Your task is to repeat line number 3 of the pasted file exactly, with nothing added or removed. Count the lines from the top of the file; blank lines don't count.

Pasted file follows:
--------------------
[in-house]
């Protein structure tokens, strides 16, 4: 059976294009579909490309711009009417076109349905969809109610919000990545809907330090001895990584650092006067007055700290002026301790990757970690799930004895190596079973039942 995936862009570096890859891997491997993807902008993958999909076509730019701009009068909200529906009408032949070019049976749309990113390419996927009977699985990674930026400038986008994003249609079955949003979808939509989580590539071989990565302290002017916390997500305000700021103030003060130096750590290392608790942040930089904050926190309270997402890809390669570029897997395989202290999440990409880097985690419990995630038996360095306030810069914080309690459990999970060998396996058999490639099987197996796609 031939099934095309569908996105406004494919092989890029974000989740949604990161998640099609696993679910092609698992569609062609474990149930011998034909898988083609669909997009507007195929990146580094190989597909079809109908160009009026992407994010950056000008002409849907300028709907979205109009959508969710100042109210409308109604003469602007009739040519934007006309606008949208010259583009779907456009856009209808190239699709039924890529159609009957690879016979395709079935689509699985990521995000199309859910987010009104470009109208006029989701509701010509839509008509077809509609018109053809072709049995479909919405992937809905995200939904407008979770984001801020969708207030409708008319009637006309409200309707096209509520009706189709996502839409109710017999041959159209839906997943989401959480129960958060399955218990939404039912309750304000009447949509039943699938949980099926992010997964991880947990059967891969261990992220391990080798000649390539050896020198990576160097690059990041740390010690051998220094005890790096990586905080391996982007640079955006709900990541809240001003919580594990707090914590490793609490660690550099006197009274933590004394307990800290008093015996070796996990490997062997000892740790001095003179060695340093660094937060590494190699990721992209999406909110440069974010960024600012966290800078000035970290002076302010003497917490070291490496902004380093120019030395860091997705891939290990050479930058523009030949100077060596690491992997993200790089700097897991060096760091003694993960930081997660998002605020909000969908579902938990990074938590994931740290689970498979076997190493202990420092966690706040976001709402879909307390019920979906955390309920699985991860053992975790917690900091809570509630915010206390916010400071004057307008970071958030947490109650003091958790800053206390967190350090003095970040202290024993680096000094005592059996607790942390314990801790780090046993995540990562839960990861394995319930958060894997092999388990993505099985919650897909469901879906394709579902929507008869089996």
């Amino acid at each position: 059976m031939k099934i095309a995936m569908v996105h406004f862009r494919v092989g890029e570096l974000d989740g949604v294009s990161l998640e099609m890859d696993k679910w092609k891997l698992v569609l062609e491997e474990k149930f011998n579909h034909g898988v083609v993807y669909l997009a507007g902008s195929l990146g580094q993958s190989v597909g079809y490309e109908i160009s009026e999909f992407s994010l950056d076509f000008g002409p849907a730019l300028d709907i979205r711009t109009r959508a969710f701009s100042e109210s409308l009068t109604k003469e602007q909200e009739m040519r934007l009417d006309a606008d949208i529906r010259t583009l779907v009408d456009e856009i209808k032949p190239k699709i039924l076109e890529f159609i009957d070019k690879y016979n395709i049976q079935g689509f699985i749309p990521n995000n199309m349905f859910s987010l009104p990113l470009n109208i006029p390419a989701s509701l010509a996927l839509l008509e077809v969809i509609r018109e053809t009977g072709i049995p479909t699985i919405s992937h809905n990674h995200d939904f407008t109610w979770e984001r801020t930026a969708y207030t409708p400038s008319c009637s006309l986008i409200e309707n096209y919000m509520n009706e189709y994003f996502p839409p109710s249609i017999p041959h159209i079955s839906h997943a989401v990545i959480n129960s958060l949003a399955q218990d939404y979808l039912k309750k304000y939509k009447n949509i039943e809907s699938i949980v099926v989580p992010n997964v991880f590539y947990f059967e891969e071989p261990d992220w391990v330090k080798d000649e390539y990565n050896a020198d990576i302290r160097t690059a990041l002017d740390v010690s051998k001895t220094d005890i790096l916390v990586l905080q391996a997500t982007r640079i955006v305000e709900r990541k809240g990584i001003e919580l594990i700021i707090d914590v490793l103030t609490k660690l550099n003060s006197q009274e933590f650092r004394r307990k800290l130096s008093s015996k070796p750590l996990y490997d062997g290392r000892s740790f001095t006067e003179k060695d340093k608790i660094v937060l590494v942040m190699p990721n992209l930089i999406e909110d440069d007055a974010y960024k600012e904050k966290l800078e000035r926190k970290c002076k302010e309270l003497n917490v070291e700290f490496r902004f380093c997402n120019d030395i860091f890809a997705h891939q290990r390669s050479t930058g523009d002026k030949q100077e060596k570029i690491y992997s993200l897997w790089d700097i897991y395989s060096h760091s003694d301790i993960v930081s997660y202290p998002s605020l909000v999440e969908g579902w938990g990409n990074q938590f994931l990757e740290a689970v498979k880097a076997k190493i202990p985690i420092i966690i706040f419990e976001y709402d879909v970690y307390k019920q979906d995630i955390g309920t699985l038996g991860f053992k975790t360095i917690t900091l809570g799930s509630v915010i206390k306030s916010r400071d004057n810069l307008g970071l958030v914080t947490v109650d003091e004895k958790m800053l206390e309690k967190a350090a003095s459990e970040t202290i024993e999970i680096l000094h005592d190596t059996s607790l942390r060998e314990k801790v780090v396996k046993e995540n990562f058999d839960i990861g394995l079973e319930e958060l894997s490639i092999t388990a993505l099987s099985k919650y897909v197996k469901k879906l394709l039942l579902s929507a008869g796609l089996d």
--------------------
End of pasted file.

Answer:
């Amino acid at each position: 059976m031939k099934i095309a995936m569908v996105h406004f862009r494919v092989g890029e570096l974000d989740g949604v294009s990161l998640e099609m890859d696993k679910w092609k891997l698992v569609l062609e491997e474990k149930f011998n579909h034909g898988v083609v993807y669909l997009a507007g902008s195929l990146g580094q993958s190989v597909g079809y490309e109908i160009s009026e999909f992407s994010l950056d076509f000008g002409p849907a730019l300028d709907i979205r711009t109009r959508a969710f701009s100042e109210s409308l009068t109604k003469e602007q909200e009739m040519r934007l009417d006309a606008d949208i529906r010259t583009l779907v009408d456009e856009i209808k032949p190239k699709i039924l076109e890529f159609i009957d070019k690879y016979n395709i049976q079935g689509f699985i749309p990521n995000n199309m349905f859910s987010l009104p990113l470009n109208i006029p390419a989701s509701l010509a996927l839509l008509e077809v969809i509609r018109e053809t009977g072709i049995p479909t699985i919405s992937h809905n990674h995200d939904f407008t109610w979770e984001r801020t930026a969708y207030t409708p400038s008319c009637s006309l986008i409200e309707n096209y919000m509520n009706e189709y994003f996502p839409p109710s249609i017999p041959h159209i079955s839906h997943a989401v990545i959480n129960s958060l949003a399955q218990d939404y979808l039912k309750k304000y939509k009447n949509i039943e809907s699938i949980v099926v989580p992010n997964v991880f590539y947990f059967e891969e071989p261990d992220w391990v330090k080798d000649e390539y990565n050896a020198d990576i302290r160097t690059a990041l002017d740390v010690s051998k001895t220094d005890i790096l916390v990586l905080q391996a997500t982007r640079i955006v305000e709900r990541k809240g990584i001003e919580l594990i700021i707090d914590v490793l103030t609490k660690l550099n003060s006197q009274e933590f650092r004394r307990k800290l130096s008093s015996k070796p750590l996990y490997d062997g290392r000892s740790f001095t006067e003179k060695d340093k608790i660094v937060l590494v942040m190699p990721n992209l930089i999406e909110d440069d007055a974010y960024k600012e904050k966290l800078e000035r926190k970290c002076k302010e309270l003497n917490v070291e700290f490496r902004f380093c997402n120019d030395i860091f890809a997705h891939q290990r390669s050479t930058g523009d002026k030949q100077e060596k570029i690491y992997s993200l897997w790089d700097i897991y395989s060096h760091s003694d301790i993960v930081s997660y202290p998002s605020l909000v999440e969908g579902w938990g990409n990074q938590f994931l990757e740290a689970v498979k880097a076997k190493i202990p985690i420092i966690i706040f419990e976001y709402d879909v970690y307390k019920q979906d995630i955390g309920t699985l038996g991860f053992k975790t360095i917690t900091l809570g799930s509630v915010i206390k306030s916010r400071d004057n810069l307008g970071l958030v914080t947490v109650d003091e004895k958790m800053l206390e309690k967190a350090a003095s459990e970040t202290i024993e999970i680096l000094h005592d190596t059996s607790l942390r060998e314990k801790v780090v396996k046993e995540n990562f058999d839960i990861g394995l079973e319930e958060l894997s490639i092999t388990a993505l099987s099985k919650y897909v197996k469901k879906l394709l039942l579902s929507a008869g796609l089996d």